Annual Conference

TheMHS 2014 S099: Are we making a difference? The use of the HSCL-25 in a torture rehabilitation counselling service for refugees

By August 31, 2014 No Comments

Presented by April Pearman and Alyssa Lillee

You can see the abstract for this presentation here.

The HSCL-25 is available here.

ASSETTS is an organisation working with individuals who have suffered trauma, running a specialised counselling program. The service utilises the Hopkins Symptoms Checklist and conducts training for participating clinicians in implementing this clinical measure. Assetts involved 110 individuals in the usage of the Hopkins measure, of which 60% of respondents were women. These women were largely from Iran or Afghanistan and all were above 18 years of age. 

The Hopkins Symptoms Checklist is widely used in torture rehabilitation and is a 25 item checklist measuring symptoms of anxiety and depression. As a tool it can be utilised in many different languages. The aim of the research study was to evaluate the effectiveness of the counselling service and to improve service delivery in this specialised field.

A client reference group enabled a shared dissemination of results and the involvement of consumers in the study, to view the project as less of a research study and more of a rehabilitation project. The analysed data has demonstrated that both anxiety and depression evident within trauma victims has reduced through involvement in the counselling provided by Assetts.

Successful Multicultural training in the Most Diverse State in Australia – Presented by Siew Ho Yeak and Elizabeth Moore

In Australia 25% of people are born overseas and 50% of people have a parent that were born overseas. Australia has an existing National Multicultural Policy which came into place in February 2011, consisting of 3 dimensions which are:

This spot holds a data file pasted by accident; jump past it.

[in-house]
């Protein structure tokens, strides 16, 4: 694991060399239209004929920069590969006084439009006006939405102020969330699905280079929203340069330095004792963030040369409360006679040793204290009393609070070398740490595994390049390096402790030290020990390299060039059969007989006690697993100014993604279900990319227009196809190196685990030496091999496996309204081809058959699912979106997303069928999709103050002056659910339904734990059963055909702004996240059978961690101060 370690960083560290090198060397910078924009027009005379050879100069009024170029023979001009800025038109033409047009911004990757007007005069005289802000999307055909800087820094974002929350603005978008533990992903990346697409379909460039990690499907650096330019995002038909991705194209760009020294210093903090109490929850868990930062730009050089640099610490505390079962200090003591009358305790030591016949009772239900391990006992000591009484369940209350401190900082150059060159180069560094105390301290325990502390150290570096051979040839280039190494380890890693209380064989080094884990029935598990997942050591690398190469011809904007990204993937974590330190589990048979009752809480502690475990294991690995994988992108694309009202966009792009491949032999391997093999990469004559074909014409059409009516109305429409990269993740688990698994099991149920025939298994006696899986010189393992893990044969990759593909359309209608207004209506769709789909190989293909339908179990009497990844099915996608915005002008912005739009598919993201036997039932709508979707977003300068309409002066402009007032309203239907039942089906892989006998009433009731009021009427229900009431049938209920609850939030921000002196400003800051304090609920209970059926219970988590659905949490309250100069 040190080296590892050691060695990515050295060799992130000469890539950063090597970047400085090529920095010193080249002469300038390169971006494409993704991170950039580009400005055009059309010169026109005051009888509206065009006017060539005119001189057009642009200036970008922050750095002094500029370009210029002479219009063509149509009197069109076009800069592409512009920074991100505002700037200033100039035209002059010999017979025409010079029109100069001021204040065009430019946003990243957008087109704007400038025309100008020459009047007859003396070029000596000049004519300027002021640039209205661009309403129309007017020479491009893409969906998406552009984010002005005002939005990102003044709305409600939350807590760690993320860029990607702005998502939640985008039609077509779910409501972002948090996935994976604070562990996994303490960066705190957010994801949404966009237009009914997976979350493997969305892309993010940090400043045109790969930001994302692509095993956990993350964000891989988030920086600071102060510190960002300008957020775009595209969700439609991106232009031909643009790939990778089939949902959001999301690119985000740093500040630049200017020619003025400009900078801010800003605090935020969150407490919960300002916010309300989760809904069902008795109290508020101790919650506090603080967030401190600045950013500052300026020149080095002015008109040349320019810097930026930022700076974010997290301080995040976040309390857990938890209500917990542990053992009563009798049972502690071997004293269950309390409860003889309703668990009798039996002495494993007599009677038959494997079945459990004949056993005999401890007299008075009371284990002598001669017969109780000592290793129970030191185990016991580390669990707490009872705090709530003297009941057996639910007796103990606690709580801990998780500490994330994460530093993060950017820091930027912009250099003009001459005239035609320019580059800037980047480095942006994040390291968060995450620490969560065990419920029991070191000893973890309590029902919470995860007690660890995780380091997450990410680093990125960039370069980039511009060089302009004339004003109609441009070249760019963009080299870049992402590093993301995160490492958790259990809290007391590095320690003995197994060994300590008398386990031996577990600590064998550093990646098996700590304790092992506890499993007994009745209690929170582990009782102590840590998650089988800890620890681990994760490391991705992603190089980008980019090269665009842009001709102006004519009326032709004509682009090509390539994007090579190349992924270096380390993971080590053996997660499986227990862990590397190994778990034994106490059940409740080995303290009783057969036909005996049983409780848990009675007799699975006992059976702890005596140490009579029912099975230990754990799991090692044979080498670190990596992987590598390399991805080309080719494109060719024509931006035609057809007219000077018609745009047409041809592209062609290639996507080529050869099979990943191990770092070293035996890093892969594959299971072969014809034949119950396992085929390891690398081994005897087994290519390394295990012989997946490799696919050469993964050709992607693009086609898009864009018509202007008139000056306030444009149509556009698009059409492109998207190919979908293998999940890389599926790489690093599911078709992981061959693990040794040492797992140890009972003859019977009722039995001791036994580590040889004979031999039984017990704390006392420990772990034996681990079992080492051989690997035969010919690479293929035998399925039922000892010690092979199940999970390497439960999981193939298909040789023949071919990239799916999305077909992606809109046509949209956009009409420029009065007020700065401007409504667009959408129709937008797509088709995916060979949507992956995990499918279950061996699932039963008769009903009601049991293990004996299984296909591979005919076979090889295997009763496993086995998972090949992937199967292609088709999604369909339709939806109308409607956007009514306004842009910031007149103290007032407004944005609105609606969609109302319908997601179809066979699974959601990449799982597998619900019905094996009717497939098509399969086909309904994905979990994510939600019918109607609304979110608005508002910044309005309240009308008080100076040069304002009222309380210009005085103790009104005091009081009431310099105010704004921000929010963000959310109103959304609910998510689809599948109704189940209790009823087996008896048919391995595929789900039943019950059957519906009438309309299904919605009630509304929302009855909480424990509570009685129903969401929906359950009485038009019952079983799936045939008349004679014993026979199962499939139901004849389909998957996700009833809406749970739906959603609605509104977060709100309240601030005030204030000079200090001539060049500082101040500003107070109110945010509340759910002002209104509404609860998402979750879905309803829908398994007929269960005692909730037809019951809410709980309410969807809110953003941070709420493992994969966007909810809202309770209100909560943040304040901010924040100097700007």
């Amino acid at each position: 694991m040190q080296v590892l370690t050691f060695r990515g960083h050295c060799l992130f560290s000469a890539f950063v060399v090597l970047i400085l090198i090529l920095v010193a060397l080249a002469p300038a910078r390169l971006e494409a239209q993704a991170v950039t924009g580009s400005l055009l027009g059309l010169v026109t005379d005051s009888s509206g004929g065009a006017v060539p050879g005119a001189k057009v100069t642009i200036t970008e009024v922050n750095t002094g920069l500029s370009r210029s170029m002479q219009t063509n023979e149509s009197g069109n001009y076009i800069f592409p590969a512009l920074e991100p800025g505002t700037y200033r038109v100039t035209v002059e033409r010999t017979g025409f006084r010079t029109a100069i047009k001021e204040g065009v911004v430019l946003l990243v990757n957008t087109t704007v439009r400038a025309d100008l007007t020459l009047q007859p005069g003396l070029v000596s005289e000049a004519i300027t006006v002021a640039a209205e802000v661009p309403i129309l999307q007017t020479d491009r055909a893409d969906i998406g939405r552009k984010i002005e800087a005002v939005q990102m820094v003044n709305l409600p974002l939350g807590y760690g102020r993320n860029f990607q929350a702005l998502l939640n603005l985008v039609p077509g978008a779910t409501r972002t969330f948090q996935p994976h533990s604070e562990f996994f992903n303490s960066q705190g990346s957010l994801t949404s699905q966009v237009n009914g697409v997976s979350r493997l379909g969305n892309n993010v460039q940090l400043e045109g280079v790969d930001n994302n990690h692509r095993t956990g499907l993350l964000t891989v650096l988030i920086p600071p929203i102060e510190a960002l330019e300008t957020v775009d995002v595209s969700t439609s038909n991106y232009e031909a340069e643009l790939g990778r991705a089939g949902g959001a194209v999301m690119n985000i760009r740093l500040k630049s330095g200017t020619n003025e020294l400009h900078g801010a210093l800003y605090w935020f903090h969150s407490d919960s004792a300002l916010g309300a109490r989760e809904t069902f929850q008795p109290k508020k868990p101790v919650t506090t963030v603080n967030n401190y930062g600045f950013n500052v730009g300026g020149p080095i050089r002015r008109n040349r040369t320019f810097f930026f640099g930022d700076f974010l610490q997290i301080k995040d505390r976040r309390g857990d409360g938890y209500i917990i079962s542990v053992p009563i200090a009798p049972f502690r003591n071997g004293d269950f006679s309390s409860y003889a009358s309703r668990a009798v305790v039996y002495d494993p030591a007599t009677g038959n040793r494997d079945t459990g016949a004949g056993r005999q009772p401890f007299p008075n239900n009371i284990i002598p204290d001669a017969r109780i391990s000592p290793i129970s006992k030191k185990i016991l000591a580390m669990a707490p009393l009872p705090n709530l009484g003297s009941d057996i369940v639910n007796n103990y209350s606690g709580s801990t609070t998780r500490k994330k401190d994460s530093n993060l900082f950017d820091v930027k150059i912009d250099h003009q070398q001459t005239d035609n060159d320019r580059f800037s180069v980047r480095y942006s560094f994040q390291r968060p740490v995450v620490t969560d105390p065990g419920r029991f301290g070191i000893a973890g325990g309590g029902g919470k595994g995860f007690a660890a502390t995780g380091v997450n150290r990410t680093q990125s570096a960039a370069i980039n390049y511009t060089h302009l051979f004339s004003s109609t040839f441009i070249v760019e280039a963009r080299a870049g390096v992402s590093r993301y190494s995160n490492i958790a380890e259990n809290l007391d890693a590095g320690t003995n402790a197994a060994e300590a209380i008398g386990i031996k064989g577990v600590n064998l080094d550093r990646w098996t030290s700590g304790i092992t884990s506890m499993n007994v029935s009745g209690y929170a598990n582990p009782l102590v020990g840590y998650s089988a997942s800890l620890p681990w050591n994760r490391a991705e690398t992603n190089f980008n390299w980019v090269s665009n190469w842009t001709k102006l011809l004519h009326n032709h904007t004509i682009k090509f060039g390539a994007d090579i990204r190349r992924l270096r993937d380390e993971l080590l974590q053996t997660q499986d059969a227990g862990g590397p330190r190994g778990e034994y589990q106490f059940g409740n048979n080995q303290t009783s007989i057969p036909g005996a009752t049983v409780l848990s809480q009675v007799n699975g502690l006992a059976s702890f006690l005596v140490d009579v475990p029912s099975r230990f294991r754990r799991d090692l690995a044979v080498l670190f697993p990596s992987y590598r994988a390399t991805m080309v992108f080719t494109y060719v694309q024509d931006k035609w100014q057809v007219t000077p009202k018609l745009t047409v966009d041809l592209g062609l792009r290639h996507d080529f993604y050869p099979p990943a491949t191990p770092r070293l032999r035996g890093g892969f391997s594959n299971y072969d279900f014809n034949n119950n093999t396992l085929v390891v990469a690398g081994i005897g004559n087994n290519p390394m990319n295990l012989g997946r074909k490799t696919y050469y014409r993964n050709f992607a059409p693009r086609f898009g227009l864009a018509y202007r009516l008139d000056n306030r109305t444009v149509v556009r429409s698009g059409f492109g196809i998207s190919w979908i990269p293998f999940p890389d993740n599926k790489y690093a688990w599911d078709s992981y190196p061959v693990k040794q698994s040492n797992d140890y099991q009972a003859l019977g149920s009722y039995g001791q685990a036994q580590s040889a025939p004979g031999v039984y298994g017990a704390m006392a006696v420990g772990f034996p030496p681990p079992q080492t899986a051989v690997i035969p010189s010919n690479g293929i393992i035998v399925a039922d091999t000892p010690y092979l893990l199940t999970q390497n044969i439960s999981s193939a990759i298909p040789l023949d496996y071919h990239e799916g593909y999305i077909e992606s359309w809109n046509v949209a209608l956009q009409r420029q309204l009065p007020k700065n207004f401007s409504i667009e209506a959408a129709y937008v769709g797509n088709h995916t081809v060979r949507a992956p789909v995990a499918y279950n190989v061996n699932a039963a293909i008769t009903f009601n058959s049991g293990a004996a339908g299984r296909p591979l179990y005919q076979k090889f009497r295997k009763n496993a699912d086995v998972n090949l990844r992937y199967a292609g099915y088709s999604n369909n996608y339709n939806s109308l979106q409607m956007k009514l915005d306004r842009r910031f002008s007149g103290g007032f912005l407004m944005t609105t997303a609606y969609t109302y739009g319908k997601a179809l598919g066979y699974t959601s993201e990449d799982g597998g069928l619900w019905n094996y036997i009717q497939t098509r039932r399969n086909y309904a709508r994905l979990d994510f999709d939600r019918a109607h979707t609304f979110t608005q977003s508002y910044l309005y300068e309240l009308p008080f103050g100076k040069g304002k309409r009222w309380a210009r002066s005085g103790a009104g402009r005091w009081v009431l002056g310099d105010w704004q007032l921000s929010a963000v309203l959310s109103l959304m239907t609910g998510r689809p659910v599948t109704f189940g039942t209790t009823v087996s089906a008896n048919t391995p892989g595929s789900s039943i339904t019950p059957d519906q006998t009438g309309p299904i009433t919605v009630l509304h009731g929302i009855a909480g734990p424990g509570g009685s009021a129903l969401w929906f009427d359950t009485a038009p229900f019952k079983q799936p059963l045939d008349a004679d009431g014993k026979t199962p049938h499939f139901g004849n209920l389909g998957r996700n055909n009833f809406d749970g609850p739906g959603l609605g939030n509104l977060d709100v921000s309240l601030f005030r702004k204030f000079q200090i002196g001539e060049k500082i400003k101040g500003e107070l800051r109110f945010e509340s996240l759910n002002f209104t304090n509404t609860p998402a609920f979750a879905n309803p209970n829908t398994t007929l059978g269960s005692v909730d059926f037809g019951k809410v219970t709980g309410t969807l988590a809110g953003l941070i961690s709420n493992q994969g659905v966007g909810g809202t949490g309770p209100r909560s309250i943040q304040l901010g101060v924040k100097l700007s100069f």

• Cultural Identity
  • Social Justice
  • Economic Efficiency

In WA the Multicultural Health Service has provision for the Perth metropolitan area only, therefore raising the question – How do we provide culturally appropriate care, when considering the remote communities and distant, widely spaced towns?

WA has the Office of Multicultural Interests, which provides web based information and resources regarding mental health and spirituality. In 2007 a review was carried out into existing multicultural services and highlighted inefficiencies in use of resources and also demonstrated the lack of overarching leadership. Since this review, multicultural services are now spread across the South Metropolitan Health Service (SMHS), improving service delivery to consumers, carers and families as well as upskilling staff in the utilisation of a collaborative approach within their community practice.

2004 was described as a turning point for the formation of a nucleus of instrumental people instigating education. The Multicultural Services began comprehensive training workshops, at a foundation level, a master class level and most recently as a train the trainer program. Over time following feedback, the breadth & depth of the course matter has increased to include topics such as:

  • Spirituality and what this means for mental health
  • Islamic beliefs and mental Health
  • Ethno psychopharmacology

The predicted outcomes of the train the trainer program, are that it will form a platform for more culturally appropriate care and improved cost-effectiveness of service delivery.

Post by Jeremy Hancock and Ashley Pelton